Bob Legge works with companies to improve individual and organizational performance. His clients have included Fortune 500 companies, mid-size companies, non-profits, education and government. To find out more, contact Bob at email@example.com or call him at (585) 305-7853. Bob’s website is http://www.boblegge.com.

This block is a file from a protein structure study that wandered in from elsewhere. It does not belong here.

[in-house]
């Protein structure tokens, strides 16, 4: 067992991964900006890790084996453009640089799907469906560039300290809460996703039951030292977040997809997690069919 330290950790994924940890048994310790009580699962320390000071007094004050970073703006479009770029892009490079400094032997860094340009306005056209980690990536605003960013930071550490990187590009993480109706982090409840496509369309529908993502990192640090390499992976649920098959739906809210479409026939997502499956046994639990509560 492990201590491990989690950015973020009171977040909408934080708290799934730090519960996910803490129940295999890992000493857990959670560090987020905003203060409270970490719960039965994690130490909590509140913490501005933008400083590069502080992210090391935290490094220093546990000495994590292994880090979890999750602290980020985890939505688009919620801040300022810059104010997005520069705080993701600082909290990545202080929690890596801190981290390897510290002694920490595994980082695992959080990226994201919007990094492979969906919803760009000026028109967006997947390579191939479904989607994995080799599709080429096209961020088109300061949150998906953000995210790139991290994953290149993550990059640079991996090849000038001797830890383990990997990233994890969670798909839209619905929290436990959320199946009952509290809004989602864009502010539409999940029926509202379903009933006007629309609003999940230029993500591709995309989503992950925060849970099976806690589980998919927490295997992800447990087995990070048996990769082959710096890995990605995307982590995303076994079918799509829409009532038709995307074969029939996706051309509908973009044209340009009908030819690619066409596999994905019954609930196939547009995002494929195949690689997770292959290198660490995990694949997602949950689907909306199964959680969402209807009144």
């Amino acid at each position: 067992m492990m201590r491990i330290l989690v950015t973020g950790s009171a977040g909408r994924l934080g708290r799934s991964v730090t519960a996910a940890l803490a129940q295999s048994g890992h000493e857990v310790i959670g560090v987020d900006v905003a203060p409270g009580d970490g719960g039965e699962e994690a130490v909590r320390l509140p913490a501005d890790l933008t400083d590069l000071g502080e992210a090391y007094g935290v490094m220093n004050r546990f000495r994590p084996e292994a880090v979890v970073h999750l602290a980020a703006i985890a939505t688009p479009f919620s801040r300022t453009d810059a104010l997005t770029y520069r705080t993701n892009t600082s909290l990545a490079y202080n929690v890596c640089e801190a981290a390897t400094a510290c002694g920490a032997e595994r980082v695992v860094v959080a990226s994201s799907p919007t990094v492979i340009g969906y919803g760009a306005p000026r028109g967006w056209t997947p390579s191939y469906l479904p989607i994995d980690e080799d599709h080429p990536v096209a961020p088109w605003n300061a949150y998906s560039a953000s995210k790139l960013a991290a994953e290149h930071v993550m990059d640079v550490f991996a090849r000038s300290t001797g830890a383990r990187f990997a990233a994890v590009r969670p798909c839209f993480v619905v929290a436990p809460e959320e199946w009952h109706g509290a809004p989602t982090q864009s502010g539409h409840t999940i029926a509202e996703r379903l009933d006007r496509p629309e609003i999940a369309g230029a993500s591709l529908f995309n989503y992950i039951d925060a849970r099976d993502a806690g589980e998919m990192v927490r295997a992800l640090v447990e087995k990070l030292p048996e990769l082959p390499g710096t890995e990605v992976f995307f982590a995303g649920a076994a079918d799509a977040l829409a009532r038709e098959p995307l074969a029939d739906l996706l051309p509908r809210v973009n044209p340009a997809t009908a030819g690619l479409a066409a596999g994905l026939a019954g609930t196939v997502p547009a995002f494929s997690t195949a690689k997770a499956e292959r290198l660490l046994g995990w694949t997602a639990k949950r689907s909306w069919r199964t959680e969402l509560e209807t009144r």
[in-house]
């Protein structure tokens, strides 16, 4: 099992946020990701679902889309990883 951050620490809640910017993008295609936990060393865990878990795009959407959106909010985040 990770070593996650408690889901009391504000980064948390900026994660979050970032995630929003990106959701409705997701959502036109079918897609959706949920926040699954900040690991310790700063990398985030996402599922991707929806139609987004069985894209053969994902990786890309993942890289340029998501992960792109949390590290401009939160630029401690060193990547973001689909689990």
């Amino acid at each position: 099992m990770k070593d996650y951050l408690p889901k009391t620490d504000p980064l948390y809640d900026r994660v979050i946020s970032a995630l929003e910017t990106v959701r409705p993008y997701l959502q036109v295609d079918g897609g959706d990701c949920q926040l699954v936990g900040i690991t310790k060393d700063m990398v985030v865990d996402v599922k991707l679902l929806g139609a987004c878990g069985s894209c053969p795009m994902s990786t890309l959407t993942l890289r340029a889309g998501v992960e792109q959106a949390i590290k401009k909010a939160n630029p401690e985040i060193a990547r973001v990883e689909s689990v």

We are likely to see a lot of job changing when the economy finally recovers. All the signs are there including a high percentage of employees who have ‘checked-out’ on the job, or are actively negative about their work, their workplaces, and their leaders. The best talent want to work where they are respected, stimulated, and challenged to be their best, not just pressured to meet deadlines. Of particular concern are those professional, technical, and management employees whose work drives the most value. How do you know if they are getting the leadership and respect they deserve throughout your organization? What are you doing to really understand the current state of your organization and to put in place the key elements that create a high-performance and high-commitment workplace?